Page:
I still plan to write part two to our last installment about Sears and Ward (the dueling department stores) but could not resist the opportunity to share some of my research into Broyhill Brasilia! We are offering multiple pieces of Broyhill Brasilia in this week's drop, the most pieces we have ever had at one time!
Over on our Instagram the majority voted for a reel for the Brasilia deep dive and so I made two! But you know, I personally feel more satisfied if I write my heart out. Thank you, Office Ladies Podcast for making me feel seen as a fellow "lady who Googles". (If you are still someone who reads - please say hello in the comments so I can thank you 😁).
Broyhill Brasilia is highly collectible and sought after. But I believe most people do not know much about its background. I was really intrigued to find out that it was presented at the 1962 Seattle World's fair which was also when the Seattle Space Needle was first open to the public. This world's fair lasted 6 months and put Seattle on the map! The fair was held at a time when the United States was in the space race with the Soviet Union and it was a chance for the US to show off its innovation and wealth.
There is a whole documentary on YouTube that I plan to watch sometime, because I love this kind of thing.
Honestly, there was a lot of info about Broyhill Brasilia online, because it is so popular, but there is one article that stands out. Kyle Davis wrote a piece called "Who Really Designed Broyhill Brasilia?" And Kyle, I wish your website that you mentioned "Mid Century Spot" was still in existence because you obviously did some serious research! But apparently the website is no more and I couldn't locate Kyle online elsewhere.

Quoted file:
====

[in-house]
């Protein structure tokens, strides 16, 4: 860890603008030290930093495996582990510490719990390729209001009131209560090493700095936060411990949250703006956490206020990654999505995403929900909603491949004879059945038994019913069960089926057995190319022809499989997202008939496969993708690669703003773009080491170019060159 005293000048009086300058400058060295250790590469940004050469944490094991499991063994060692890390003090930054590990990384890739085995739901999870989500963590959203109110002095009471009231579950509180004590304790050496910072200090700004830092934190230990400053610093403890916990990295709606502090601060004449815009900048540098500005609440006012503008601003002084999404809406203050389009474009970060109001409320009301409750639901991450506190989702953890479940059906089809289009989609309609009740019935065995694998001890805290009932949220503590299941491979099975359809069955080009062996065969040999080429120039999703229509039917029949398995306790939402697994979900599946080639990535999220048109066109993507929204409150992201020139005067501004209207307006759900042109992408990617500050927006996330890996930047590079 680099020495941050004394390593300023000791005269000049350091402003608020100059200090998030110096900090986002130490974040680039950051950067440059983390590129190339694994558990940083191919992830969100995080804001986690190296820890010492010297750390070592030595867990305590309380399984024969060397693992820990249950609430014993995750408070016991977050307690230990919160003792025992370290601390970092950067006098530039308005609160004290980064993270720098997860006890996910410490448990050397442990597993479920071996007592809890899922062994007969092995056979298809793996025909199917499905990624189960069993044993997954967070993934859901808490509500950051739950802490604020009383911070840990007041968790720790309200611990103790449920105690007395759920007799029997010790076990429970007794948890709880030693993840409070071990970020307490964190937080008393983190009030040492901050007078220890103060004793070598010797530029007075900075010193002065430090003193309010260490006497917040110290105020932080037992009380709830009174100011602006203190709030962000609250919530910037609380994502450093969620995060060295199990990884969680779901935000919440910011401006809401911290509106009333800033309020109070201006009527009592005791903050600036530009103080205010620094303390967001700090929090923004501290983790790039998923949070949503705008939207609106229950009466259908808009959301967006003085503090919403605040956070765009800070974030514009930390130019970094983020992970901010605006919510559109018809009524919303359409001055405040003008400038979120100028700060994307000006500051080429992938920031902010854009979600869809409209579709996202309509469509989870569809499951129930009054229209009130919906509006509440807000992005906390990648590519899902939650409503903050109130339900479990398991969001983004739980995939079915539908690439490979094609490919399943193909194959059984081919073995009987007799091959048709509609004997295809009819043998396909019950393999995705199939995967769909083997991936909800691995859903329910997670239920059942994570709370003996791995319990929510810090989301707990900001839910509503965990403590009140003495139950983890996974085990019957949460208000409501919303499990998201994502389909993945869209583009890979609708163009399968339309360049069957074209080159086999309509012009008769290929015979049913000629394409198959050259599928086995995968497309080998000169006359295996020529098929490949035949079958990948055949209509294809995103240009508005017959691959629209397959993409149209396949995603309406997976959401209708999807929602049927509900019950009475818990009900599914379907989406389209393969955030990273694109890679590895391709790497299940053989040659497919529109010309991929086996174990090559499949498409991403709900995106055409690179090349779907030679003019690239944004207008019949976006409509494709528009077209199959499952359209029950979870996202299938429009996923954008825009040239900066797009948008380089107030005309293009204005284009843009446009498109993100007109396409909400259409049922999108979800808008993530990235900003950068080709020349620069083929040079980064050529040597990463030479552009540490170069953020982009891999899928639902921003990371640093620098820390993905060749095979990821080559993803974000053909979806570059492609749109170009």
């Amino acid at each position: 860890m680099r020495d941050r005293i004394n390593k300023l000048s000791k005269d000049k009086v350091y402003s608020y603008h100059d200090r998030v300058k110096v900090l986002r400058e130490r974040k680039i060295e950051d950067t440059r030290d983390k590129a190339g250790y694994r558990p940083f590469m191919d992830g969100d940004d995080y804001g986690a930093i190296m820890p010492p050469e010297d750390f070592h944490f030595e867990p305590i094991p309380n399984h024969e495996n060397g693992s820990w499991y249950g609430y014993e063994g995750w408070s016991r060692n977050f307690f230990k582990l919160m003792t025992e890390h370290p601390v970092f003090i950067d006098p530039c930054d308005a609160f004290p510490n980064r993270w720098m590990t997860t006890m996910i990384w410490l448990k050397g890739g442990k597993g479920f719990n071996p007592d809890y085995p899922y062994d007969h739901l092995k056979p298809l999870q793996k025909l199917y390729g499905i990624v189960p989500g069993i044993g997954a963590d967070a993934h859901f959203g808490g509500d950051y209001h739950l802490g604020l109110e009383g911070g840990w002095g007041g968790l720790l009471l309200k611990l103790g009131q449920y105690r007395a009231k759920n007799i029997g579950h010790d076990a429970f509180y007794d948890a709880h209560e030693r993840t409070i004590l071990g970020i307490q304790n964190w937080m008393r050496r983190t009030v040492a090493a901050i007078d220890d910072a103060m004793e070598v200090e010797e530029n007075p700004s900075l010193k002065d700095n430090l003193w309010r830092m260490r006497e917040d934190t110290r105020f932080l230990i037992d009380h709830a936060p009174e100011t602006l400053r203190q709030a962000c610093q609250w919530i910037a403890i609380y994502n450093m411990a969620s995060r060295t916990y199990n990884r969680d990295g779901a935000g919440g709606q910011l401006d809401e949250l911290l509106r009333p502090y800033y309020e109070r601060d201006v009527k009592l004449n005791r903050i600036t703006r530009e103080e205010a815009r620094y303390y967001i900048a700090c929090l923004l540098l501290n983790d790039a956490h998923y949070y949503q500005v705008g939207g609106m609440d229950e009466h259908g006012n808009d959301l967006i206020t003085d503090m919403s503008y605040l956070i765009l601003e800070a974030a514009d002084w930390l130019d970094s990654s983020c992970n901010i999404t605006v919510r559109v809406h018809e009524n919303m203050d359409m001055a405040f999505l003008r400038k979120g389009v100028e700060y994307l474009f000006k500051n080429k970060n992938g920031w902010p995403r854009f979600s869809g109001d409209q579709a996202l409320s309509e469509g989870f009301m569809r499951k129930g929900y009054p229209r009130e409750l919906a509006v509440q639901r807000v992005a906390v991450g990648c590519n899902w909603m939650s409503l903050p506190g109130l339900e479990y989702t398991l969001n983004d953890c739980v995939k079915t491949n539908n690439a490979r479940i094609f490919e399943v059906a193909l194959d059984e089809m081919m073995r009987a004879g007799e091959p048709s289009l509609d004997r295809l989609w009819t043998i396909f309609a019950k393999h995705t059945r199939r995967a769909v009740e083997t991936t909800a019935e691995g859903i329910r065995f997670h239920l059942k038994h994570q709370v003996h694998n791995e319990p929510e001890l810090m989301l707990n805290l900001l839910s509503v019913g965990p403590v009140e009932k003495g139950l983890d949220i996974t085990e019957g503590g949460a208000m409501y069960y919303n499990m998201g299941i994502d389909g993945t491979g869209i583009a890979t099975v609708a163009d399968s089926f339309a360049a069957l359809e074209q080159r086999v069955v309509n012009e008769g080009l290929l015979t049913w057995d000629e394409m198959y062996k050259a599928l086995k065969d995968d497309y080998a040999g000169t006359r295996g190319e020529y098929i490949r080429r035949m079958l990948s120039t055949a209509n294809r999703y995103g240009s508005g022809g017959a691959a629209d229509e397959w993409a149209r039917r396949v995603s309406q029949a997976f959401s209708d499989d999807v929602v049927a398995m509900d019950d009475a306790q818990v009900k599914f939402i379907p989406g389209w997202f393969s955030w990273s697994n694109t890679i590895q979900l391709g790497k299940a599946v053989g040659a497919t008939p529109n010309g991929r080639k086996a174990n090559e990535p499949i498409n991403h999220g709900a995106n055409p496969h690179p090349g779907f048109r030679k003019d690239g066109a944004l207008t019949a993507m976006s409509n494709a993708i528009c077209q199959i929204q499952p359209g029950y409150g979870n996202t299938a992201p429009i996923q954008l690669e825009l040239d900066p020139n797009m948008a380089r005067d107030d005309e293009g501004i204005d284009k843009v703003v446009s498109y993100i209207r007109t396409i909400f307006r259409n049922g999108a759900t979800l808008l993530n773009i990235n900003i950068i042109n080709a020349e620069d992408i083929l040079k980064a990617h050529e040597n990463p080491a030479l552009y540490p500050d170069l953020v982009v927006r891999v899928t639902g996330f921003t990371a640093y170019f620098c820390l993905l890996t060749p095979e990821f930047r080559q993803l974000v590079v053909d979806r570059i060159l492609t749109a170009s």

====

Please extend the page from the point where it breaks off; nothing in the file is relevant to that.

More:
Oscar Niemeyer lived to be 104! Photo from Architectural Review
Kyle wanted to set the record straight that Oscar Niemeyer, who designed the buildings of Brazil's new capital just a few years prior to the unveiling of the furniture in question, was NOT also the designer of Broyhill Brasilia. But, I mean, it is understandable that people might be confused. Take a look at some of the buildings. You can't deny the swooping, curving style doesn't look like a copy and paste from buildings to furniture.
Photo from Good Eye Gallery
A really smart thing that Kyle did was to look at Broyhill patents to find the name of a possible designer. Nebraska might have played an important part in this story if the patent of Jerome S. Tomaskiewicz from Millard, Nebraska for a very Brasilia looking headboard actually proved he was the designer. But alas, Nebraska, he is not the designer. Still a cool fact.
Image from Google Patents
Kyle was able to locate the patents for most of the recognizable elements of Broyhill Brasilia designs and they were credited to a Melbourne F. Smith, Jr. He noted that there was a possibility that Melbourne could have been a lawyer for Broyhill, but he was noted on the patents in a similar fashion to other notable designers like Adrian Pearsall.
So mystery solved? Perhaps. But scrolling through the comment section of his article on Medium a Hunt Broyhill commented that his father, Paul Broyhill, who was 94 years old in 2016, was the true designer. Hunt said that Paul came up with the "inspiration and creativity" and Melbourne put the designs on paper.
Hunt Broyhill's comment on the Medium article
Hunt, are you still out there? Is Paul Broyhill still alive? Did anyone interview him? I am interested to know more about this story.
Thanks for reading guys!